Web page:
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Thriving in a traditional office

An inside look at the challenges faced by employees in different types of office design, and how people can thrive within them.

With stories about Google employees “zooming around on scooters, slipping down tube slides, playing on their indoor putting greens, and gloating about the awesomeness of their offices,” along with nonprofits and social enterprises developing new innovative approaches to office design, it can be disheartening nowadays for employees working in a traditional office.

But is such design necessary to encourage collaboration and innovation? Is it the best approach? And is it even worth wondering about when the budget likely won’t accommodate knocking out walls, let alone adding slides and scooters?

In fact, there is a tremendous backlash against the open concept office, especially as workers increasingly spend their time on work requiring an individual focus.

The reality, according to Elizabeth Von Lehe, head of design and brand strategy for the New York-based architecture and design firm HDR: “We are all still human beings who need our environment to provide for private moments.” She adds, “Some jobs require almost constant privacy. I don’t know if there are any HR people out there that would want to have a difficult conversation in the middle of an open office.”

At the same time, employees want it all. Research finds “the average employee does want fewer distractions, but they also want 35% more frequent interactions within their teams; they want more energy and buzz in the workplace than less, but they also want the flexibility to escape to a quiet place from time to time.”

Fortunately the solution doesn’t have to be a physical one. As consultant Marilyn Struthers says, “Some organizations may not have control over the geography of their office space, but can usually come up with mechanisms to make their organization work, regardless of geography.” She adds, “If we have a geography that doesn’t allow for flow, we have to find a process that does allow it.”

Struthers points to a facility she worked in early in her career, a women’s shelter where counsellors met with clients in the middle of the building. While this did not look efficient from a hierarchical perspective, Struthers observes that it meant that women and children easily moved in and out of the space, in a way that they no longer did once the organization moved to a building where counsellors met with women in distinct offices on the first floor. She says, “If the geography of our space tamps down the natural informal networks people create at work and we rely only on hierarchical relationships, people aren’t happy, don’t work out new ideas informally with their peers and the organization loses out on creativity and innovation.”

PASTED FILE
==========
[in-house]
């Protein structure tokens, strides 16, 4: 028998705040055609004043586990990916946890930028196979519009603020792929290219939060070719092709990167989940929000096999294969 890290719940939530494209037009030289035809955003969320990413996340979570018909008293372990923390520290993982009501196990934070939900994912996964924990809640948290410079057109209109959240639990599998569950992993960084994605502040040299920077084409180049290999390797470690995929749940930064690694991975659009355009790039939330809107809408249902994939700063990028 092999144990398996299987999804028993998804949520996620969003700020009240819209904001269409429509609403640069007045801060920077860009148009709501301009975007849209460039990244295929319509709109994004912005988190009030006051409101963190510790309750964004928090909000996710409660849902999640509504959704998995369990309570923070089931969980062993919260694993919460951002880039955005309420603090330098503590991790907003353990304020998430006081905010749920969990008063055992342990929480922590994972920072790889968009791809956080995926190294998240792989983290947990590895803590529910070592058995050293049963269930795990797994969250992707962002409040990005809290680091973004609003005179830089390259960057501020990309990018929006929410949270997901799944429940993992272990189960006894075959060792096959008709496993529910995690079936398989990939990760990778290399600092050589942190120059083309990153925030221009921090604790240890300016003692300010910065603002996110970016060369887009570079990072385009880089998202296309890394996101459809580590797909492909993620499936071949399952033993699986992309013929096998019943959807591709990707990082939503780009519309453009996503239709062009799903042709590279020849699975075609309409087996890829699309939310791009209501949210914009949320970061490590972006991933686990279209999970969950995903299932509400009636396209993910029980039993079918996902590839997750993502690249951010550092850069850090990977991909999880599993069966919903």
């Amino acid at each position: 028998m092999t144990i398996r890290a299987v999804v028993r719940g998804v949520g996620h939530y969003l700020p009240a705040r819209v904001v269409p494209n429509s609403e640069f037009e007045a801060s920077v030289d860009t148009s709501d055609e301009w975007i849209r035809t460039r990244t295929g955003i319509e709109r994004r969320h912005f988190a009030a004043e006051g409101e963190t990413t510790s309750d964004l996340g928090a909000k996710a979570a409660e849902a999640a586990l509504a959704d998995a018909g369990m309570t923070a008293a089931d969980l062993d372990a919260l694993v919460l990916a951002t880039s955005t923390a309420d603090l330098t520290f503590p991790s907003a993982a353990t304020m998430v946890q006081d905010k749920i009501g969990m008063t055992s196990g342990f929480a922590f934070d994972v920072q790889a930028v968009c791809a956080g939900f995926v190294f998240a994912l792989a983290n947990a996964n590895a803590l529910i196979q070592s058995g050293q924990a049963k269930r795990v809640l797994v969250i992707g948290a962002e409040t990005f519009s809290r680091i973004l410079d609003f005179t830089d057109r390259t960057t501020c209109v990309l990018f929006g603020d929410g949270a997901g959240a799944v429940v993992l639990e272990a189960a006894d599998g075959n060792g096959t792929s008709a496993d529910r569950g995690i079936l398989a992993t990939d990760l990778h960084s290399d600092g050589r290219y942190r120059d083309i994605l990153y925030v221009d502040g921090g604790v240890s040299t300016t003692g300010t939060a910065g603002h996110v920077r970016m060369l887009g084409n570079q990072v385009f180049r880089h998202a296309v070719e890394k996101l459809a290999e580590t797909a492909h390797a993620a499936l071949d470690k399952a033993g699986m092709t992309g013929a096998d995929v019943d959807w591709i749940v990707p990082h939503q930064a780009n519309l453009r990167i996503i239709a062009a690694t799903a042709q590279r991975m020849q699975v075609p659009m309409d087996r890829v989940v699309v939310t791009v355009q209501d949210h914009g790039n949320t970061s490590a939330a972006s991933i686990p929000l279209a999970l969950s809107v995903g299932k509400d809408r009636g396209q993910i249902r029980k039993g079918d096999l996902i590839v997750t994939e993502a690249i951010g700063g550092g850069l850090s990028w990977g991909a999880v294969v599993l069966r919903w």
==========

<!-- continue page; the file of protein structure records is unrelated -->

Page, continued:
Researchers in the well-known Harvard Business Review article, Who Moved My Cube back up Struthers’ observations, crediting greater interaction among employees to three factors: proximity, privacy and permission.

Proximity doesn’t simply mean working in close quarters, as it might in an open concept office. Rather, researchers look at “functional centrality”—proximity to such things as entrances, restrooms, stairwells, elevators, photocopiers, coffee machines, etc.

And beyond this layout is a delicate balancing act that involves cultivating spaces that are both public and private enough to allow for conversation and collaboration, as well as being permitted by an organization’s leadership and culture to encourage interactions.

And beyond the presence or absence of walls, increasingly employee productivity and well-being is credited to factors such as natural daylight, windows with views of living things, better lighting systems, and good air quality.

It is also enhanced by breaking down other walls. Struthers says, “If employees are physically segregated within different offices, look for informal ways to bring people together.” This could be as simple as using staff meetings differently to build relationships or by holding potluck meals. She recalls an intern in the women’s shelter who cooked delicious food every afternoon with clients. “You couldn’t help but come to the kitchen for a coffee break, whether you were a worker or a client. It created a space where we learned from one another and built relationships.”

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Susan Fish

Susan Fish

Susan Fish is a writer/editor at Storywell, a company that helps individuals and organizations tell their story well. She has written for the nonprofit sector for almost two decades and loves a good story.

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